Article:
Governor Whitmer is not breaking the law by pledging to help families navigate Michigan’s third grade reading law, which will fail as many as 5,000 third graders based on one high-stakes standardized test, the M-STEP, they take this spring.
In his recent Detroit News op-ed, “Opinion: Whitmer’s rebellion hurts our kids,” Sen. Mike Shirkey (R-Clarklake) essentially accuses Governor Whitmer of wild, wild West-style lawlessness because of an initiative she announced in her 2020 State of the State speech — public-private partnerships with philanthropic organizations to support families that will be most impacted by the third grade reading retention mandate signed by the previous administration.
While there are some exemptions built into the retention mandate of 2016, the process for getting one for a child will be complicated for families. The concern is that parents and guardians will need help to understand it because they may not be aware that they have the lawful right to weigh in — and have their child exempted from the law.
After a retention letter is mailed to a child’s last known address, parents or guardians only have a 30-day window in the summer to meet with school officials to discuss whether retention is in their child’s best interest. Further complicating matters, Michigan’s third grade reading law is predicted to disproportionately affect urban school districts with lower income and minority children, meaning that parents — some working more than one job to make ends meet — may not even know that their child could be made to repeat third grade without their input.
A prudent and proactive approach, such as what Gov. Whitmer is suggesting, that informs parents about their rights is essential.
It is ironic and quite frankly, hypocritical, that the Senate Majority Leader — of the party that despises “onerous state mandates” and that reveres personal freedom and local control — would be in favor of a mandate that can strip parents and schools of the freedom to advocate for what is in the best interest of children.
Sen. Shirkey only needs to look to Florida, which allocates significantly more funding for literacy coaches and other reading supports than Michigan, to see that their 2002 third grade reading law has shown that short-term gains for retained students disappear over time. Moreover, experts who have studied retention practices in general agree that at best, they’re neutral, and at worst, they’re academically and psychologically harmful.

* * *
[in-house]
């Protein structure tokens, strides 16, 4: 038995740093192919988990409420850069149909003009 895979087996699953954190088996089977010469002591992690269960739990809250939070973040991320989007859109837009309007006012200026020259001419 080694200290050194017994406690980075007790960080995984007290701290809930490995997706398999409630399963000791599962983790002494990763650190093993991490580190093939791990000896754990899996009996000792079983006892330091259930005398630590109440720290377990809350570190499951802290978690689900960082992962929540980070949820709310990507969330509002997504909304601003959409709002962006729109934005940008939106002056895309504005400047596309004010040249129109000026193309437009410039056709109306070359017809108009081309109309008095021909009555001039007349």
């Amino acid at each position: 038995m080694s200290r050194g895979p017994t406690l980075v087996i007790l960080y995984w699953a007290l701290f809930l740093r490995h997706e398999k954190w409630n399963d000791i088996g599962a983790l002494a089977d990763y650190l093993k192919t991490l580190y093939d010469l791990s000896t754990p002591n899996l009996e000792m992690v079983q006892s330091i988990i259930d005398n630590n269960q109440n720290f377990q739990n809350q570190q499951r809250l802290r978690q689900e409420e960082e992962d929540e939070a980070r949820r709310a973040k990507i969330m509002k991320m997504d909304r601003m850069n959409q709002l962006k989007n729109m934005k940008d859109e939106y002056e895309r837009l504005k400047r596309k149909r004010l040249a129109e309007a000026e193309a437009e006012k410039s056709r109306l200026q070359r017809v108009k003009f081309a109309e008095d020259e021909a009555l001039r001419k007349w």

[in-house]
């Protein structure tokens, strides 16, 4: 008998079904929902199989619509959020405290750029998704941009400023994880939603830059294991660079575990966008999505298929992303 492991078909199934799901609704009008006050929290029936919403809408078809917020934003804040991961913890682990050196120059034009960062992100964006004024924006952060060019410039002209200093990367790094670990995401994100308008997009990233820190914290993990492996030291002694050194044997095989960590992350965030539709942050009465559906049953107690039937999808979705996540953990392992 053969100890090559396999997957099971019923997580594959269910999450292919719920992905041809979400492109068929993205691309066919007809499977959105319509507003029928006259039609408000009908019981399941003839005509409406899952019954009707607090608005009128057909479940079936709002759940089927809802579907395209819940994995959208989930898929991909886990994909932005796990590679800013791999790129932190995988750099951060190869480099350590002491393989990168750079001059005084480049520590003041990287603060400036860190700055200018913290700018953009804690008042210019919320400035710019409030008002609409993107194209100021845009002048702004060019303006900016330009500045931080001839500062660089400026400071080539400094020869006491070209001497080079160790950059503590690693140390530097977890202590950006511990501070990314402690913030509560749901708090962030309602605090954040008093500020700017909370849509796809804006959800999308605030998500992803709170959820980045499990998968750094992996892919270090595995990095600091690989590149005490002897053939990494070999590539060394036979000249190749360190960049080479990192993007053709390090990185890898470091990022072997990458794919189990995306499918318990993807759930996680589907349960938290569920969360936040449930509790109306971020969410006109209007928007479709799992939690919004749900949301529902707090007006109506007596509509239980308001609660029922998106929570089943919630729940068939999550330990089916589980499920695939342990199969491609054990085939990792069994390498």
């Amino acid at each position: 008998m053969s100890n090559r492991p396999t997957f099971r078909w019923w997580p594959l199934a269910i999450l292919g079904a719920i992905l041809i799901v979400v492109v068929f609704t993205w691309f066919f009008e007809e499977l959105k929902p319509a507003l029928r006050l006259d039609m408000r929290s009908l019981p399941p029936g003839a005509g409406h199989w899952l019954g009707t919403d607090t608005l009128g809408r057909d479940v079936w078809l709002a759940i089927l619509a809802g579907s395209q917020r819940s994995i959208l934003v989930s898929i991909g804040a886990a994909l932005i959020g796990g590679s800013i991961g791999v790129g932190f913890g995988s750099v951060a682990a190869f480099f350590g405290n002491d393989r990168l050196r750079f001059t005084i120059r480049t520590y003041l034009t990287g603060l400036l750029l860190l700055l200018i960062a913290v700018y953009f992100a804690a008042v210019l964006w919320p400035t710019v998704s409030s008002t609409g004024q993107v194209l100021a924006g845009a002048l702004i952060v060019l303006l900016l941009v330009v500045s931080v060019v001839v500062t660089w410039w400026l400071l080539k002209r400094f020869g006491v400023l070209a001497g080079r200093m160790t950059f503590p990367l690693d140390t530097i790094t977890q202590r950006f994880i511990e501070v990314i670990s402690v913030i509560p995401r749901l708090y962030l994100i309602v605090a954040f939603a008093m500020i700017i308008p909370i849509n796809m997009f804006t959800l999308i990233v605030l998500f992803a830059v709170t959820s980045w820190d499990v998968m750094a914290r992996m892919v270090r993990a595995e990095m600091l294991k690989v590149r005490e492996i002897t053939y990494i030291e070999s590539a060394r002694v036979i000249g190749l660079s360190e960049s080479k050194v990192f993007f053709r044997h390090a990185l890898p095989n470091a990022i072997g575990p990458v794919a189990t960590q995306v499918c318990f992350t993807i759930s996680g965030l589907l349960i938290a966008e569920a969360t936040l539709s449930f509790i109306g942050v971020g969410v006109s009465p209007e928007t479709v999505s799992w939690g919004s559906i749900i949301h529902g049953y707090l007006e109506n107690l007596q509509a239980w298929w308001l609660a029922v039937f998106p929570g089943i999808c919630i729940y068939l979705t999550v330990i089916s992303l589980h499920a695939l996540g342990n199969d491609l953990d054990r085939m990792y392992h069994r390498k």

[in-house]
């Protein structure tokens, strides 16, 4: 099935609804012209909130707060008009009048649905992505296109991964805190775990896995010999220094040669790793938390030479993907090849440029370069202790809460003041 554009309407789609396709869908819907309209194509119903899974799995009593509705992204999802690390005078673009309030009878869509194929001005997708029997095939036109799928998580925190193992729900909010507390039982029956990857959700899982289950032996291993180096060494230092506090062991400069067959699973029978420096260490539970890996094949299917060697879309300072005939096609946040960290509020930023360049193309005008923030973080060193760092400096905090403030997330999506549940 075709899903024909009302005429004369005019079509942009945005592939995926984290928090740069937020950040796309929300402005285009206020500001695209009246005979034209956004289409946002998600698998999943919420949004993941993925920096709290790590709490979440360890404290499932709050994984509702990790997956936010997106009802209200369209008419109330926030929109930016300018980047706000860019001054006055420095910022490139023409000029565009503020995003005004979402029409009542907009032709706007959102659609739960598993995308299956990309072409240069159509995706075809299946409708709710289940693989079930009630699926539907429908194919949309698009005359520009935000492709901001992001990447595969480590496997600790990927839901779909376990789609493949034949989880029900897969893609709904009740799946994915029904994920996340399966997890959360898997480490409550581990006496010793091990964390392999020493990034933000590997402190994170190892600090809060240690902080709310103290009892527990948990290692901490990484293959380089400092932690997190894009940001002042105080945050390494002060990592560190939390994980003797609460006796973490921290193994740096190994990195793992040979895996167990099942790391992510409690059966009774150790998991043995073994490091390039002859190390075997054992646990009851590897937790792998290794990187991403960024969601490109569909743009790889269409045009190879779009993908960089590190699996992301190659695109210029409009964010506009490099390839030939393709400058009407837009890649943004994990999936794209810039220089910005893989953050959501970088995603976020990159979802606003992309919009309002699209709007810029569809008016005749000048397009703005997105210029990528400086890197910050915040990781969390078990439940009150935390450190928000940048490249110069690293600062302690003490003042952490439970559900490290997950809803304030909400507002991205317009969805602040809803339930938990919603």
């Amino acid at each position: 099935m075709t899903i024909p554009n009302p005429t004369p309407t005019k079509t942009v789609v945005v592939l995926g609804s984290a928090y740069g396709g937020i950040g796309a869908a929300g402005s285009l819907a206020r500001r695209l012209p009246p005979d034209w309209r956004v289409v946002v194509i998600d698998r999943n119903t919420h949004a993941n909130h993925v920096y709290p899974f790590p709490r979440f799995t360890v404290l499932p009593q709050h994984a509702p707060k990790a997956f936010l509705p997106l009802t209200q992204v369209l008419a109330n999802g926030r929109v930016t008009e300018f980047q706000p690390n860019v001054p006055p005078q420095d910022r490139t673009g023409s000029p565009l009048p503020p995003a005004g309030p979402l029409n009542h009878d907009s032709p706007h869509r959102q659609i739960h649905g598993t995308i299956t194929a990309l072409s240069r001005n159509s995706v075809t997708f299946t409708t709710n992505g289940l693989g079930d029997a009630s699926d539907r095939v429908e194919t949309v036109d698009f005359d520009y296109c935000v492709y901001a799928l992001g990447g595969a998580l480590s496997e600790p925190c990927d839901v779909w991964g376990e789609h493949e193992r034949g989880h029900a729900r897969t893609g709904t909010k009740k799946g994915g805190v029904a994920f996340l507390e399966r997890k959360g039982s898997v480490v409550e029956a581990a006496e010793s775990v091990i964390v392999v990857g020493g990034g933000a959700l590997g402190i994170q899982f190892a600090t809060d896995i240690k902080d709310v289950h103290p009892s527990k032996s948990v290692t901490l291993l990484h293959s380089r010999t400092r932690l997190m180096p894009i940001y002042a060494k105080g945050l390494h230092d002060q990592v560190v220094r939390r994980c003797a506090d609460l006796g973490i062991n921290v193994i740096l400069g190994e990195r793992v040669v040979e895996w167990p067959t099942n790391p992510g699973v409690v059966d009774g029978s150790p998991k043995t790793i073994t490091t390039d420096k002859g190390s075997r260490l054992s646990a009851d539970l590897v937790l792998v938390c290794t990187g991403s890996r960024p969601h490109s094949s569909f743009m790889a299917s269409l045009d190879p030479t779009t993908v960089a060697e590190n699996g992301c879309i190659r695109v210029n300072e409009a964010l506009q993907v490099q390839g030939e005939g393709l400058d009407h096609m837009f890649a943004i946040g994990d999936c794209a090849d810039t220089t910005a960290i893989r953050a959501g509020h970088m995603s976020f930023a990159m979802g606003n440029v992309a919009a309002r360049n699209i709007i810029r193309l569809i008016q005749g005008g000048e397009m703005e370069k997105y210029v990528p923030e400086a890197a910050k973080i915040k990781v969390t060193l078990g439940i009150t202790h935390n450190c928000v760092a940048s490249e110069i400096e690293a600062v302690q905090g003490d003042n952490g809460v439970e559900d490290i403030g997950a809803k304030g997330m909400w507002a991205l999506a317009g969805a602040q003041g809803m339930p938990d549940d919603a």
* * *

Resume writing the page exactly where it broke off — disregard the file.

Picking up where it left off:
The governor is not “circumventing” the law, “disregarding” the law, “ignoring” the law, or “inciting rebellion.” She is simply trying to help parents know what their options are when it comes to exemptions to retention and the latitude for judgment that they and educators have — and that the law provides.
Contrary to the picture that Sen. Shirkey paints in his op-ed, the governor is supportive of measures in the law that would truly help kids read, such as progress monitoring of students on their reading abilities, using early literacy coaches and reading intervention programs, providing K-3 teachers with professional development opportunities on reading, and notifying parents of early literacy delays and providing them with “Read at Home” plans.
In fact, I introduced Senate Bill 633 in early November to amend the law and keep only these beneficial parts while eliminating mandatory grade retention based on a student’s standardized test score. My bill would also extend these literacy supports to struggling readers in their fourth-grade year.
Let me be clear: No two students are alike. Retaining kids based solely on a test score isn’t innovation — it’s regression. We must do away with the test-and-punish piece of Michigan’s reading law, invest in early childhood education and literacy coaches, and give families and education professionals the ability to tailor a path that is right for each student.
Here’s an idea, Sen. Shirkey: Let’s trust our teachers and schools to determine who to retain and when, rather than forcing a test-based grade promotion law on them.
Sen. Dayna Polehanki, D-Livonia, is a former English teacher and current Democratic vice chair of the Senate Education Committee.
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